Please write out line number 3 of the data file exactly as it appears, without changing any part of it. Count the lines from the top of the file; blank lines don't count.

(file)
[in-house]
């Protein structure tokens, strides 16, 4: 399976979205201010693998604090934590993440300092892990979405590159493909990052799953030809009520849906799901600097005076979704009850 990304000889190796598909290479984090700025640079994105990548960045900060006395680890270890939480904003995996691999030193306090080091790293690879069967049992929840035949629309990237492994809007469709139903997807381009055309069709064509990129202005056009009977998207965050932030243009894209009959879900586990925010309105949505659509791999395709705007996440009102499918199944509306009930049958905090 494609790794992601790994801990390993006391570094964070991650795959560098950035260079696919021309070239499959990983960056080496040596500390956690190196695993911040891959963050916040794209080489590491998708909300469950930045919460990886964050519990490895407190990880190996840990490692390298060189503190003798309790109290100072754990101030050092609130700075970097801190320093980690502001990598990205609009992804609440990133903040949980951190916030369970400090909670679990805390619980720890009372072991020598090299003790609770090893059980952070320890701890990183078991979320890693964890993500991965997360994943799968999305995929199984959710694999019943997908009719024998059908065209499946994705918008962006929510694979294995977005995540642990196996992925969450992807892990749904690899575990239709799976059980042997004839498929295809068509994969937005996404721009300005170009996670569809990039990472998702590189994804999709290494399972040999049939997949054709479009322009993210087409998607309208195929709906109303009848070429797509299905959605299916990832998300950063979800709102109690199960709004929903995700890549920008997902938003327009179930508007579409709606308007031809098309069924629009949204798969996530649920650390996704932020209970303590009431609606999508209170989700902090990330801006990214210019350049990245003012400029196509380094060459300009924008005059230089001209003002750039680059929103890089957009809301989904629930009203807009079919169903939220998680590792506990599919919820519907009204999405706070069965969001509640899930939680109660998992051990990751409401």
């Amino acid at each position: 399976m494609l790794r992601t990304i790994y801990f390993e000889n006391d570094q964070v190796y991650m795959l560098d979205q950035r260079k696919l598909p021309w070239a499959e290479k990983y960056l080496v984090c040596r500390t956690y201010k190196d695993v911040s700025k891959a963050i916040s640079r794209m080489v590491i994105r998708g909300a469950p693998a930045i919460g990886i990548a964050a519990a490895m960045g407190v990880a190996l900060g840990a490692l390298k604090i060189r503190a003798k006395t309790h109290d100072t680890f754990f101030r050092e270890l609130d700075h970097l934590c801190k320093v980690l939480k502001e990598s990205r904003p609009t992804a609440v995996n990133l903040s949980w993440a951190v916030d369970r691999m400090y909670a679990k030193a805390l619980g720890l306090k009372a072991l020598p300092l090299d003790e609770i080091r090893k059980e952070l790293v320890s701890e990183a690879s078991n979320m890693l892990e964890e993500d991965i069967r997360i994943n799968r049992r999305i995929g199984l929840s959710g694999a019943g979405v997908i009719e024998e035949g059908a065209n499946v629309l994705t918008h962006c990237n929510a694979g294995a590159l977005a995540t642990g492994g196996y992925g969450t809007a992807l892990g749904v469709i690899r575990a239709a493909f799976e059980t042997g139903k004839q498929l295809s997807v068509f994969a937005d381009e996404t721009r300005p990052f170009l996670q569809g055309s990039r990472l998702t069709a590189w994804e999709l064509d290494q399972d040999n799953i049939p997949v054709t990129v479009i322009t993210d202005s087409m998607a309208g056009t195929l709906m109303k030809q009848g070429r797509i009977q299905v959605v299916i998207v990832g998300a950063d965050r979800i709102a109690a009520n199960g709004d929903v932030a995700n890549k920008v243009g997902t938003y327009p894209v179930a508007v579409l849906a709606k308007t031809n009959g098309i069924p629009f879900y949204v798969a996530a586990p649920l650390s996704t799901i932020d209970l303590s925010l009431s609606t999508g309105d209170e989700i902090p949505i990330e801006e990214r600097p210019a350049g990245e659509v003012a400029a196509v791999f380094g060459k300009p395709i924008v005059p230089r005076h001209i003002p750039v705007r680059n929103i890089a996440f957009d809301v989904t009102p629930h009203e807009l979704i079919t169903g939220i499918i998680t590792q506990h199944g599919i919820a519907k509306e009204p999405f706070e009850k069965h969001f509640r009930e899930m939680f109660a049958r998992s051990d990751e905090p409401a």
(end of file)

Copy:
């Amino acid at each position: 399976m494609l790794r992601t990304i790994y801990f390993e000889n006391d570094q964070v190796y991650m795959l560098d979205q950035r260079k696919l598909p021309w070239a499959e290479k990983y960056l080496v984090c040596r500390t956690y201010k190196d695993v911040s700025k891959a963050i916040s640079r794209m080489v590491i994105r998708g909300a469950p693998a930045i919460g990886i990548a964050a519990a490895m960045g407190v990880a190996l900060g840990a490692l390298k604090i060189r503190a003798k006395t309790h109290d100072t680890f754990f101030r050092e270890l609130d700075h970097l934590c801190k320093v980690l939480k502001e990598s990205r904003p609009t992804a609440v995996n990133l903040s949980w993440a951190v916030d369970r691999m400090y909670a679990k030193a805390l619980g720890l306090k009372a072991l020598p300092l090299d003790e609770i080091r090893k059980e952070l790293v320890s701890e990183a690879s078991n979320m890693l892990e964890e993500d991965i069967r997360i994943n799968r049992r999305i995929g199984l929840s959710g694999a019943g979405v997908i009719e024998e035949g059908a065209n499946v629309l994705t918008h962006c990237n929510a694979g294995a590159l977005a995540t642990g492994g196996y992925g969450t809007a992807l892990g749904v469709i690899r575990a239709a493909f799976e059980t042997g139903k004839q498929l295809s997807v068509f994969a937005d381009e996404t721009r300005p990052f170009l996670q569809g055309s990039r990472l998702t069709a590189w994804e999709l064509d290494q399972d040999n799953i049939p997949v054709t990129v479009i322009t993210d202005s087409m998607a309208g056009t195929l709906m109303k030809q009848g070429r797509i009977q299905v959605v299916i998207v990832g998300a950063d965050r979800i709102a109690a009520n199960g709004d929903v932030a995700n890549k920008v243009g997902t938003y327009p894209v179930a508007v579409l849906a709606k308007t031809n009959g098309i069924p629009f879900y949204v798969a996530a586990p649920l650390s996704t799901i932020d209970l303590s925010l009431s609606t999508g309105d209170e989700i902090p949505i990330e801006e990214r600097p210019a350049g990245e659509v003012a400029a196509v791999f380094g060459k300009p395709i924008v005059p230089r005076h001209i003002p750039v705007r680059n929103i890089a996440f957009d809301v989904t009102p629930h009203e807009l979704i079919t169903g939220i499918i998680t590792q506990h199944g599919i919820a519907k509306e009204p999405f706070e009850k069965h969001f509640r009930e899930m939680f109660a049958r998992s051990d990751e905090p409401a």